With the right incentives, you can encourage your customers to advertise for you. As potential customers are more likely to trust recommendations from people they know over traditional ads, your client list is likely to grow. Learn more about how to get referrals from your existing customers here.

  1. Create a presence on social media

In addition to a website, you will also need to be active on social media to help improve your online presence. When it comes to social media platforms, Facebook, Twitter, and Instagram will be among some of the best as they will allow you to market your business, connect with your customers and provide visual proof of your abilities.

Learn more about how to market your business on social media here.

  1. Network with similar businesses in your area

Make a connection with local businesses in your area, for example:

  • Garages and workshops
  • Body repairs
  • Used car dealerships
  • Mechanics
  • Towing services

You can ask for their help advertising your business and offer to advertise them to your new customers in return. This way, you can easily access local client bases that need your services by establishing relationships with related business owners. 

How to organise your finances

Organising your finances is an important part of running a successful business. However, many self-employed small business owners fall into the trap of mixing their personal and business banking. 

If you use your personal bank account for company expenses and income, your finances can become intertwined and cause confusion and errors in your tax return. To avoid paying an incorrect amount of tax or even a fine when you get audited, you might want to put some thought into keeping all your records straight.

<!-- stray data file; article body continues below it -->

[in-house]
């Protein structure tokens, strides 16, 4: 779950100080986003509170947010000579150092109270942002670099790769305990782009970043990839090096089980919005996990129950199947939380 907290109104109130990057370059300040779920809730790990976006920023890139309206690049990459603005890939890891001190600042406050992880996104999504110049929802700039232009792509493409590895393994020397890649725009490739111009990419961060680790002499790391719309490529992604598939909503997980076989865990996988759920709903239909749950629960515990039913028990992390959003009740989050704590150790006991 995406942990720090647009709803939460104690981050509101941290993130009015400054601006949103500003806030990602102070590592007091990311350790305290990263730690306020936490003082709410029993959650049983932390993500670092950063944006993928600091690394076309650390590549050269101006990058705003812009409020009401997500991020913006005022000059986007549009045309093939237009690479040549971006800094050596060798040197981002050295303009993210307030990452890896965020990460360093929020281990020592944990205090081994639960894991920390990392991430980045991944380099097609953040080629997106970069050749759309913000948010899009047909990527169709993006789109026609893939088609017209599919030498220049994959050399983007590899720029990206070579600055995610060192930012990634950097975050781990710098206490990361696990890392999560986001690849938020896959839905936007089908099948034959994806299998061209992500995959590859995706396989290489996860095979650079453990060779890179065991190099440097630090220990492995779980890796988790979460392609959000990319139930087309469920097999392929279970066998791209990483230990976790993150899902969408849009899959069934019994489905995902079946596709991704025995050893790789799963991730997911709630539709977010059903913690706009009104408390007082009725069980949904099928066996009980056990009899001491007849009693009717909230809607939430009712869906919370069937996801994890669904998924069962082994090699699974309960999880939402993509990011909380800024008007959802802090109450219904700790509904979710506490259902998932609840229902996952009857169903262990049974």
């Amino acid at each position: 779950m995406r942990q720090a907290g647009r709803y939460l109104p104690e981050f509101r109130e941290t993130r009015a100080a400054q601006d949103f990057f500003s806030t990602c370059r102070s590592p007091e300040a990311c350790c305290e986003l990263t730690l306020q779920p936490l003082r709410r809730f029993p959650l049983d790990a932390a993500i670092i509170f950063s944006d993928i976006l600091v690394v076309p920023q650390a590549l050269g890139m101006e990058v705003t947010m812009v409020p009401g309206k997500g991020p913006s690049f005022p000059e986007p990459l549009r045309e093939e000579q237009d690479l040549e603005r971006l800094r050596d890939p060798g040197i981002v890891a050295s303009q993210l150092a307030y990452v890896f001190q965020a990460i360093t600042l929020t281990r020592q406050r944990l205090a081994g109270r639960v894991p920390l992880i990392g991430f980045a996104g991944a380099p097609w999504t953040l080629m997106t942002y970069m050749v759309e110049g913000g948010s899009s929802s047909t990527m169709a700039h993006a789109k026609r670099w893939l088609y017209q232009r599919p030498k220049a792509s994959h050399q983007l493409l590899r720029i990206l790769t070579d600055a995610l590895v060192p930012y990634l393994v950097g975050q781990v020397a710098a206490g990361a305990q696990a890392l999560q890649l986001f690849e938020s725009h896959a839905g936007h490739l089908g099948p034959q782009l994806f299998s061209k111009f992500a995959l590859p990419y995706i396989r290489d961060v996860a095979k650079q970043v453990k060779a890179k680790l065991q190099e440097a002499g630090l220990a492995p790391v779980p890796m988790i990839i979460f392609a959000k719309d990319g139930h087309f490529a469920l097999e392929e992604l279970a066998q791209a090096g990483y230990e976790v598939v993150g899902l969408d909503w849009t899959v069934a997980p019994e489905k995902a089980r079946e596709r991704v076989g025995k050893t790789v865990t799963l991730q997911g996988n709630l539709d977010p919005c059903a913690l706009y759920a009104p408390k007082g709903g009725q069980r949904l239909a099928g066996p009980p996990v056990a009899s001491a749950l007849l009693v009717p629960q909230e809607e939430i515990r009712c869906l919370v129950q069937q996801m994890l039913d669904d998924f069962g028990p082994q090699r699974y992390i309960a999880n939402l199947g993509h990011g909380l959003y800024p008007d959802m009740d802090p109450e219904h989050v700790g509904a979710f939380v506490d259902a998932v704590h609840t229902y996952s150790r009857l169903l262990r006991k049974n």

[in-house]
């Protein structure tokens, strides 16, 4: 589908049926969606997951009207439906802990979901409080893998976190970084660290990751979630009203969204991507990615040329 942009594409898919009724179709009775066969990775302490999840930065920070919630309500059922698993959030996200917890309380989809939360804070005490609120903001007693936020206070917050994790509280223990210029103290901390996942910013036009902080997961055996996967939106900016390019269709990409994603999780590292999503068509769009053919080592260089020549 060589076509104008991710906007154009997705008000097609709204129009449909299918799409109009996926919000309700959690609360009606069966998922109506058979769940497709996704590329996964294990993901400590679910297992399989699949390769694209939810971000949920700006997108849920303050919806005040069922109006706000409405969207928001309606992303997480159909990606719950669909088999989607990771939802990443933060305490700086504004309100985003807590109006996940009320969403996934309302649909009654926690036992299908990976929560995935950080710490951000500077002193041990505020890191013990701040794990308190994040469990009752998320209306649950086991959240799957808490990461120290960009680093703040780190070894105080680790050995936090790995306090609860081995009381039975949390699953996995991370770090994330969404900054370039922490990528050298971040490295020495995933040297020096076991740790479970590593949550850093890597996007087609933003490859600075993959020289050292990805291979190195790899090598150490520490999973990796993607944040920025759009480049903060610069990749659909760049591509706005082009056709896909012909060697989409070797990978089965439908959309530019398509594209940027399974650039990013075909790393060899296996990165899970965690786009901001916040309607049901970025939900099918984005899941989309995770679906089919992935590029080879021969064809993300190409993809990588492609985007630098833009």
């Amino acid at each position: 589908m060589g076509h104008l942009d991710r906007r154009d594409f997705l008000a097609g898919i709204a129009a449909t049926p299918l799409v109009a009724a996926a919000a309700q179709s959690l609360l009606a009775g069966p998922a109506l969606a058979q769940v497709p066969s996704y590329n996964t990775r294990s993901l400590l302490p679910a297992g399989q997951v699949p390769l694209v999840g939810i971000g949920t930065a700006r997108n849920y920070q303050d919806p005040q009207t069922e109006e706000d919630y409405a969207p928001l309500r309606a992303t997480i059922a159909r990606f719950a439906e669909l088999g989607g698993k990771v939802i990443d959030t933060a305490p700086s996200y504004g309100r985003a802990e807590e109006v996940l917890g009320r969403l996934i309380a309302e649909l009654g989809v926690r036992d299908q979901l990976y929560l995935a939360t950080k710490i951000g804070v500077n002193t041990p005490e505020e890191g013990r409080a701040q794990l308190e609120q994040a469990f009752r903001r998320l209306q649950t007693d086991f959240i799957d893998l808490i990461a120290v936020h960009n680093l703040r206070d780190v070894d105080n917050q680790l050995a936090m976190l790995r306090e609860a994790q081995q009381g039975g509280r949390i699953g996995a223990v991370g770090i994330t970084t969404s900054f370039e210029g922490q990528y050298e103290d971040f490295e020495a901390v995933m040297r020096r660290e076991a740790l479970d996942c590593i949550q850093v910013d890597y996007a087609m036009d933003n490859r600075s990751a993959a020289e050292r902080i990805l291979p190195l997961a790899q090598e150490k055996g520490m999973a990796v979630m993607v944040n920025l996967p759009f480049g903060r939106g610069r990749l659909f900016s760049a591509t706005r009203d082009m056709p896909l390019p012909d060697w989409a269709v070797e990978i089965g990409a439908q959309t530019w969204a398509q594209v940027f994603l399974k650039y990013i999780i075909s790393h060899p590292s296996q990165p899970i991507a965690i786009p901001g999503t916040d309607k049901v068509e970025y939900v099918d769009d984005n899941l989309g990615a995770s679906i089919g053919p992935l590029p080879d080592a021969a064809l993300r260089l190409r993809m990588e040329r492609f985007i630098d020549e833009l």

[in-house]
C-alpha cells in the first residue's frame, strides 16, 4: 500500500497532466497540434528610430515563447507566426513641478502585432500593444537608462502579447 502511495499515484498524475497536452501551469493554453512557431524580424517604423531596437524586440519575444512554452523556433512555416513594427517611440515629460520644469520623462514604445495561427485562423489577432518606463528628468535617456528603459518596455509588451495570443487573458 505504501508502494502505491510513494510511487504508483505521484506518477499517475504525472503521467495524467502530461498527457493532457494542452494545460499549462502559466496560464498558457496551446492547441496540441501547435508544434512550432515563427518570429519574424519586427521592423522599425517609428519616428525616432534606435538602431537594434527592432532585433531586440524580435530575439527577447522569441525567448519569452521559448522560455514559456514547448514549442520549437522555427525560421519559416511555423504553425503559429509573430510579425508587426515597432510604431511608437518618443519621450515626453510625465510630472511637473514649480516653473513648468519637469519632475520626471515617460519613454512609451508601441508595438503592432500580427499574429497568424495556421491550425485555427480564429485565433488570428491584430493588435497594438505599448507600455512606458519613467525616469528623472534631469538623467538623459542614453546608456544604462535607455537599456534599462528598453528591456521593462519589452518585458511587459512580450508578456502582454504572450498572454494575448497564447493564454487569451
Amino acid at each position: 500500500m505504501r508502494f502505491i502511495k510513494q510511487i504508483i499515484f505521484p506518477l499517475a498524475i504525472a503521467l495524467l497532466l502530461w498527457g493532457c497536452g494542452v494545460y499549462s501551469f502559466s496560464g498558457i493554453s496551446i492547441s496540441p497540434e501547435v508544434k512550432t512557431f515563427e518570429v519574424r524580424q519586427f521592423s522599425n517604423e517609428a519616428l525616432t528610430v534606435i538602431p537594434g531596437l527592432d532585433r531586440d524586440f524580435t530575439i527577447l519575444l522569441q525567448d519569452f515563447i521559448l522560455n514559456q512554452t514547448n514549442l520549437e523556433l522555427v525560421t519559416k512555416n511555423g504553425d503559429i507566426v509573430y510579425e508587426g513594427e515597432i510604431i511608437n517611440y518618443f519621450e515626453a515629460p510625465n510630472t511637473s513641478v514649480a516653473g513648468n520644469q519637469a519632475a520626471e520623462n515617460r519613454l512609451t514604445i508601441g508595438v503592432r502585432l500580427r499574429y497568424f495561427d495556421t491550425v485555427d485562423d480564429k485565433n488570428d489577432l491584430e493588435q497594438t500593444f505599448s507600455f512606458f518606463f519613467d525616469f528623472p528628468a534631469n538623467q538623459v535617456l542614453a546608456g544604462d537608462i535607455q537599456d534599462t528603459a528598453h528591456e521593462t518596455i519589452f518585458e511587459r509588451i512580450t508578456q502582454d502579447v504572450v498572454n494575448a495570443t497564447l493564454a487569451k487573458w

Get a business bank account

If you haven’t opened a business bank account yet, don’t put it off any longer. Not having to dig through your personal bank account to separate personal and business transactions manually will make your life so much easier. Having a separate bank account for business dealings is the easiest and best way to keep your finances organised.

Track your income and expenses

Tracking your income and expenses is essential when it comes to organising your finances. Categorising your expenses can help you save money because controlling your expenses is easier when you clearly understand where your money is spent.

You can probably deduct some of your business costs from your taxable income, so it’s essential to keep an accurate record of your income and expenses to make your tax return easier to complete.


HMRC (or HM Revenue & Customs) may let you claim money back from the government on vehicles you use for work, including cars, vans, motorcycles, and bicycles. You’re only allowed to claim on business-related journeys. 

How much you can claim depends on whether you’re using a personal vehicle that you bought with your own money or a company vehicle that your company purchased solely for business purposes.

You claim the total business mileage amount as tax relief on your self-assessment tax return. Learn more about how to claim mileage allowance here.

Save time and organise your finances with a simple app

Financial management can be stressful and time-consuming when you’re self-employed. That’s why thousands of business owners use the Countingup app to make their financial admin easier. 

Countingup is the business current account with built-in accounting software that allows you to manage all your financial data in one place. With features like automatic expense categorisation, invoicing on the go, receipt capture tools, tax estimates, and cash flow insights, you can confidently keep on top of your business finances wherever you are. 

You can also share your bookkeeping with your accountant instantly without worrying about duplication errors, data lags or inaccuracies. Seamless, simple, and straightforward! 

Find out more here.